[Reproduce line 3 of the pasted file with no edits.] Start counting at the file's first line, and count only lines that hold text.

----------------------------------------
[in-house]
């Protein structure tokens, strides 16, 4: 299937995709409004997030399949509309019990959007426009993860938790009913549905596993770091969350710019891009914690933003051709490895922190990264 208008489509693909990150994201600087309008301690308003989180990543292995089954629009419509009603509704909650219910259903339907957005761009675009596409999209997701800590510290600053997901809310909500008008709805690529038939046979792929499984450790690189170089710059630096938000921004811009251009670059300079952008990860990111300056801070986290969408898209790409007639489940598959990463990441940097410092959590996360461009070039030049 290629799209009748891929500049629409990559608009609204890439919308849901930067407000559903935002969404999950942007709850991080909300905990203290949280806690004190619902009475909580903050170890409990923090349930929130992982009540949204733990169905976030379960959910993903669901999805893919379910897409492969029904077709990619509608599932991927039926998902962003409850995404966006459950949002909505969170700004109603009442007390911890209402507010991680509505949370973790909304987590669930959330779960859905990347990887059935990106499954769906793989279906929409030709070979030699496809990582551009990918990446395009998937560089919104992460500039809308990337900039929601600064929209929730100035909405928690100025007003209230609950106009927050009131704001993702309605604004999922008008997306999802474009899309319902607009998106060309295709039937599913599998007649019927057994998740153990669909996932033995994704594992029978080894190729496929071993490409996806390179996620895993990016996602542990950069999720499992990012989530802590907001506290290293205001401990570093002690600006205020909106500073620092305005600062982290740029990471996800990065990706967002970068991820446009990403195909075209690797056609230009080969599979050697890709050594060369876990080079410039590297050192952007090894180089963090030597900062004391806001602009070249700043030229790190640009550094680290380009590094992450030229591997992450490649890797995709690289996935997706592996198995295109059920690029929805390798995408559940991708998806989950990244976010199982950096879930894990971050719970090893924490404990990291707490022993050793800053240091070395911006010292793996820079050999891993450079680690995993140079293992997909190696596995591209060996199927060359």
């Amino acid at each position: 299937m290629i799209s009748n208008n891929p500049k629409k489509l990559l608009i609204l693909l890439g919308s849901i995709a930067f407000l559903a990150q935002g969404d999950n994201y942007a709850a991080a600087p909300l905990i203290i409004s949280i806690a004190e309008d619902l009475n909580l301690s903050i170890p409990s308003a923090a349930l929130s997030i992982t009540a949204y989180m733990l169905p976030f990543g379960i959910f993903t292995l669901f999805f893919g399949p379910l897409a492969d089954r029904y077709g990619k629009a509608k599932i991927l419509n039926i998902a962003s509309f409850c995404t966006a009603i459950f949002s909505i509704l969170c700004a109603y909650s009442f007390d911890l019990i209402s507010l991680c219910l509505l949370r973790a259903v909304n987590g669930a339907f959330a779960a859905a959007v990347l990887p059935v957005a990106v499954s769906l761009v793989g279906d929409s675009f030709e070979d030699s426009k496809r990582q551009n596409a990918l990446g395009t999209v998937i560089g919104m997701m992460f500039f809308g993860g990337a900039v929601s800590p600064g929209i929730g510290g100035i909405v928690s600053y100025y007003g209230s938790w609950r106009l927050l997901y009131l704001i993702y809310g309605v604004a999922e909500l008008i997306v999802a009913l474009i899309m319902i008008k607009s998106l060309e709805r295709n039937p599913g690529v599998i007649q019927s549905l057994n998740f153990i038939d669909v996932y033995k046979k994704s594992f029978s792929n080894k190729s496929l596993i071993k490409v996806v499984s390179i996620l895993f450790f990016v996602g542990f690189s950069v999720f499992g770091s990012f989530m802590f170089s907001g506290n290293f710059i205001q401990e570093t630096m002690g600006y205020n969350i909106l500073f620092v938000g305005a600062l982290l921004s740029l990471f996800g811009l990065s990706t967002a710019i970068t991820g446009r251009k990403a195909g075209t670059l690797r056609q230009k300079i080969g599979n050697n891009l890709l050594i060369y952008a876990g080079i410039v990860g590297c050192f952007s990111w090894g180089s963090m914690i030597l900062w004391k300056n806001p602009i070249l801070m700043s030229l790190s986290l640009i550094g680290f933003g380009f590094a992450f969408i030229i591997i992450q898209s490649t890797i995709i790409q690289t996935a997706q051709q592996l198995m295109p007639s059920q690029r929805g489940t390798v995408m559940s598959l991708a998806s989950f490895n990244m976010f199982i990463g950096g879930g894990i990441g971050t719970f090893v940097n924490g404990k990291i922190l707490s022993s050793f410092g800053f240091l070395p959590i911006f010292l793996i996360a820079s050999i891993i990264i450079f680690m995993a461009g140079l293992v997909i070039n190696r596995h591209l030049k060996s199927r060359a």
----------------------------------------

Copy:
């Amino acid at each position: 299937m290629i799209s009748n208008n891929p500049k629409k489509l990559l608009i609204l693909l890439g919308s849901i995709a930067f407000l559903a990150q935002g969404d999950n994201y942007a709850a991080a600087p909300l905990i203290i409004s949280i806690a004190e309008d619902l009475n909580l301690s903050i170890p409990s308003a923090a349930l929130s997030i992982t009540a949204y989180m733990l169905p976030f990543g379960i959910f993903t292995l669901f999805f893919g399949p379910l897409a492969d089954r029904y077709g990619k629009a509608k599932i991927l419509n039926i998902a962003s509309f409850c995404t966006a009603i459950f949002s909505i509704l969170c700004a109603y909650s009442f007390d911890l019990i209402s507010l991680c219910l509505l949370r973790a259903v909304n987590g669930a339907f959330a779960a859905a959007v990347l990887p059935v957005a990106v499954s769906l761009v793989g279906d929409s675009f030709e070979d030699s426009k496809r990582q551009n596409a990918l990446g395009t999209v998937i560089g919104m997701m992460f500039f809308g993860g990337a900039v929601s800590p600064g929209i929730g510290g100035i909405v928690s600053y100025y007003g209230s938790w609950r106009l927050l997901y009131l704001i993702y809310g309605v604004a999922e909500l008008i997306v999802a009913l474009i899309m319902i008008k607009s998106l060309e709805r295709n039937p599913g690529v599998i007649q019927s549905l057994n998740f153990i038939d669909v996932y033995k046979k994704s594992f029978s792929n080894k190729s496929l596993i071993k490409v996806v499984s390179i996620l895993f450790f990016v996602g542990f690189s950069v999720f499992g770091s990012f989530m802590f170089s907001g506290n290293f710059i205001q401990e570093t630096m002690g600006y205020n969350i909106l500073f620092v938000g305005a600062l982290l921004s740029l990471f996800g811009l990065s990706t967002a710019i970068t991820g446009r251009k990403a195909g075209t670059l690797r056609q230009k300079i080969g599979n050697n891009l890709l050594i060369y952008a876990g080079i410039v990860g590297c050192f952007s990111w090894g180089s963090m914690i030597l900062w004391k300056n806001p602009i070249l801070m700043s030229l790190s986290l640009i550094g680290f933003g380009f590094a992450f969408i030229i591997i992450q898209s490649t890797i995709i790409q690289t996935a997706q051709q592996l198995m295109p007639s059920q690029r929805g489940t390798v995408m559940s598959l991708a998806s989950f490895n990244m976010f199982i990463g950096g879930g894990i990441g971050t719970f090893v940097n924490g404990k990291i922190l707490s022993s050793f410092g800053f240091l070395p959590i911006f010292l793996i996360a820079s050999i891993i990264i450079f680690m995993a461009g140079l293992v997909i070039n190696r596995h591209l030049k060996s199927r060359a």